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Some words, like run, get, advance, etc... are "deep" in semantic structure. Other words (mostly names) like Japanese, French, tapir, strychnine, etc... are "shallow" in semantic structure. And some words, like "water," have properties of both deep and shallow words: water is a name like ethanol, strychnine, dimethylmercury, but it can be used as a deep word: watery, waterlike, aquatic, are derivations (conceptually) from water.

Why does this dichotomy exist, and has anyone wrote something about it?

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  • Are you talking about ostensive reference versus non-ostensive? If you can distinguish something objectively (tapirs, strychnine, French, water), you can refer to it ostensively. But if you use a word abstractly or metaphorically, you're not "pointing to" something but describing or presupposing something; that's a different thing altogether.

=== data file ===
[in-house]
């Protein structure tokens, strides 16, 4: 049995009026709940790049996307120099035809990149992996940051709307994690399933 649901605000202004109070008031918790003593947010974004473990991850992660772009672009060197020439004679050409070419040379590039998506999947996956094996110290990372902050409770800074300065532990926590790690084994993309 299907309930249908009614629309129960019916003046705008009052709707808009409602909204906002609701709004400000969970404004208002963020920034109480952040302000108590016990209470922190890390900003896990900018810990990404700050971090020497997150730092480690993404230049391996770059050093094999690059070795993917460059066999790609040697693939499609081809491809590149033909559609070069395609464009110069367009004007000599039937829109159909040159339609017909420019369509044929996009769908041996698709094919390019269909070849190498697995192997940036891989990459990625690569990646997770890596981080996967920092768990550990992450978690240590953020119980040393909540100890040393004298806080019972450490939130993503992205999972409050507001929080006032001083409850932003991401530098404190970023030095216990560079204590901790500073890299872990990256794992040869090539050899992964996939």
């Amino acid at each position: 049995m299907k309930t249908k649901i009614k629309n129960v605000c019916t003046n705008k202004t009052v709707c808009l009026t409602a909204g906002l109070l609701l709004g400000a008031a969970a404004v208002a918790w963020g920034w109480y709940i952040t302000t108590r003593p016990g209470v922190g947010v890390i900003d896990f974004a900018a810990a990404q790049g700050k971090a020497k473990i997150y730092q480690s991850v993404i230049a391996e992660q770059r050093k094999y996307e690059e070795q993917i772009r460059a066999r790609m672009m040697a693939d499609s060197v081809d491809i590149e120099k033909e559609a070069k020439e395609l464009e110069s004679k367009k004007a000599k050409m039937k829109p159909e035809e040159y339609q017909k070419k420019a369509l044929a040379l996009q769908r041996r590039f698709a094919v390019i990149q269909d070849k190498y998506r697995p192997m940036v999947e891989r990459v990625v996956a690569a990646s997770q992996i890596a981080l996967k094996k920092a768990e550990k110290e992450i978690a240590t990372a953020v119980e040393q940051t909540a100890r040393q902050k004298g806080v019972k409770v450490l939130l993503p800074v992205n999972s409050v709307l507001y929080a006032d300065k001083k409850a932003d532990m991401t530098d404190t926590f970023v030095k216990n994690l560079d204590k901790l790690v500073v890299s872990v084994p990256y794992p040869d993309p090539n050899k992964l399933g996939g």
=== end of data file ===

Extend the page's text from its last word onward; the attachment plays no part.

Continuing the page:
– jlawler
    Commented Jan 16, 2019 at 16:23
  • @jlawler I think that is exactly what I am talking about.
    – Fomalhaut
    Commented Jan 17, 2019 at 13:05
  • Well, then, try google.com/search?q=ostensive
    – jlawler
    Commented Jan 17, 2019 at 16:46

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